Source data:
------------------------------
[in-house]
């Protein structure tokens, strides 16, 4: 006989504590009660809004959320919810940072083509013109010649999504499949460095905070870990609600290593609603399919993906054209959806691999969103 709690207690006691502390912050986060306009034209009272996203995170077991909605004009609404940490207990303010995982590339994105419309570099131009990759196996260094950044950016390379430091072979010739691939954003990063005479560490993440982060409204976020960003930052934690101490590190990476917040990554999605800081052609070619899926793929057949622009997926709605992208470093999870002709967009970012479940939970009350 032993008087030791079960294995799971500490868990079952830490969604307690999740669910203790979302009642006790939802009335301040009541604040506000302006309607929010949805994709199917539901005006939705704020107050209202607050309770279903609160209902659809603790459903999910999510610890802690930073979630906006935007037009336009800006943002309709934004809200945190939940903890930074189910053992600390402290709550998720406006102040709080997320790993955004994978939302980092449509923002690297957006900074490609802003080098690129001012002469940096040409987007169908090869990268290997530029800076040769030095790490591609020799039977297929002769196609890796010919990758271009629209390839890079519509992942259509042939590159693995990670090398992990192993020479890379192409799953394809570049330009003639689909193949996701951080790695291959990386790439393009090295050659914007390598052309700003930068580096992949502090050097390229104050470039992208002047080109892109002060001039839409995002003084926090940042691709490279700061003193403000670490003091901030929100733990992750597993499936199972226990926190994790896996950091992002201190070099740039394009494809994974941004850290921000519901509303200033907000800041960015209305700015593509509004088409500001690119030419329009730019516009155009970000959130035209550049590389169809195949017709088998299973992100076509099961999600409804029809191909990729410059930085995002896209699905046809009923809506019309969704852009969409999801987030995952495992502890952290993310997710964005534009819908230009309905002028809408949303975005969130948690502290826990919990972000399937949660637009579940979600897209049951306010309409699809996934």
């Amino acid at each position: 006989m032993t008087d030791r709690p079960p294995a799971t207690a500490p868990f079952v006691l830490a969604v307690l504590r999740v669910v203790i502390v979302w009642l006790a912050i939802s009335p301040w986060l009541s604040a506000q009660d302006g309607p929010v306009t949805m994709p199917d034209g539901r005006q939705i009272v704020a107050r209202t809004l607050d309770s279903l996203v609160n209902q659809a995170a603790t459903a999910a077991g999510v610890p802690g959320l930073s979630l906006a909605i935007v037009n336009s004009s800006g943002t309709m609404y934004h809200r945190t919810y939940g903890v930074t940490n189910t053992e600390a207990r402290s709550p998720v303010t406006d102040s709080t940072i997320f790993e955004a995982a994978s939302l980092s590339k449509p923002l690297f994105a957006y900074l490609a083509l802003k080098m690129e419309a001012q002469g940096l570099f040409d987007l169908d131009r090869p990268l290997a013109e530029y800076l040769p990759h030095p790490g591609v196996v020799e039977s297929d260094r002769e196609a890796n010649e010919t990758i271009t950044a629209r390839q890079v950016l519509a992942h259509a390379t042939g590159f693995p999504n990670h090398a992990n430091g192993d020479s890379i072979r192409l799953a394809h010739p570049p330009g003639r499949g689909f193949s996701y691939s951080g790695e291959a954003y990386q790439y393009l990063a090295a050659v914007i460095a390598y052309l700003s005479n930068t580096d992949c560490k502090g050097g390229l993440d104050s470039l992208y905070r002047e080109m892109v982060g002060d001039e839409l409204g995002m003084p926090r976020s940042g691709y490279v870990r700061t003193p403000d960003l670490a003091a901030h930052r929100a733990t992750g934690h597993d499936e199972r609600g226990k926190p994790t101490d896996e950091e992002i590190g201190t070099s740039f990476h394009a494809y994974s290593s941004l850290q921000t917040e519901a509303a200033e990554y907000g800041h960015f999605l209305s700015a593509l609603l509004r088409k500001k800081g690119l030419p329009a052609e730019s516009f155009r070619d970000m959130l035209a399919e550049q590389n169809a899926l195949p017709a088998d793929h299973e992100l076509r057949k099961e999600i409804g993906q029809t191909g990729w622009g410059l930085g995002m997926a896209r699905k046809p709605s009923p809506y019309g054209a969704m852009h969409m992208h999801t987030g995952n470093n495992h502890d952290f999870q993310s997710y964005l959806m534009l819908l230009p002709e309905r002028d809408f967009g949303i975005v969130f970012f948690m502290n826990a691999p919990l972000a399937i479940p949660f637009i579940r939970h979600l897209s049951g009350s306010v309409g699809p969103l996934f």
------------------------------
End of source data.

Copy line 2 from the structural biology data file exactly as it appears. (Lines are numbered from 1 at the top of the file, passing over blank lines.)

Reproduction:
């Protein structure tokens, strides 16, 4: 006989504590009660809004959320919810940072083509013109010649999504499949460095905070870990609600290593609603399919993906054209959806691999969103 709690207690006691502390912050986060306009034209009272996203995170077991909605004009609404940490207990303010995982590339994105419309570099131009990759196996260094950044950016390379430091072979010739691939954003990063005479560490993440982060409204976020960003930052934690101490590190990476917040990554999605800081052609070619899926793929057949622009997926709605992208470093999870002709967009970012479940939970009350 032993008087030791079960294995799971500490868990079952830490969604307690999740669910203790979302009642006790939802009335301040009541604040506000302006309607929010949805994709199917539901005006939705704020107050209202607050309770279903609160209902659809603790459903999910999510610890802690930073979630906006935007037009336009800006943002309709934004809200945190939940903890930074189910053992600390402290709550998720406006102040709080997320790993955004994978939302980092449509923002690297957006900074490609802003080098690129001012002469940096040409987007169908090869990268290997530029800076040769030095790490591609020799039977297929002769196609890796010919990758271009629209390839890079519509992942259509042939590159693995990670090398992990192993020479890379192409799953394809570049330009003639689909193949996701951080790695291959990386790439393009090295050659914007390598052309700003930068580096992949502090050097390229104050470039992208002047080109892109002060001039839409995002003084926090940042691709490279700061003193403000670490003091901030929100733990992750597993499936199972226990926190994790896996950091992002201190070099740039394009494809994974941004850290921000519901509303200033907000800041960015209305700015593509509004088409500001690119030419329009730019516009155009970000959130035209550049590389169809195949017709088998299973992100076509099961999600409804029809191909990729410059930085995002896209699905046809009923809506019309969704852009969409999801987030995952495992502890952290993310997710964005534009819908230009309905002028809408949303975005969130948690502290826990919990972000399937949660637009579940979600897209049951306010309409699809996934």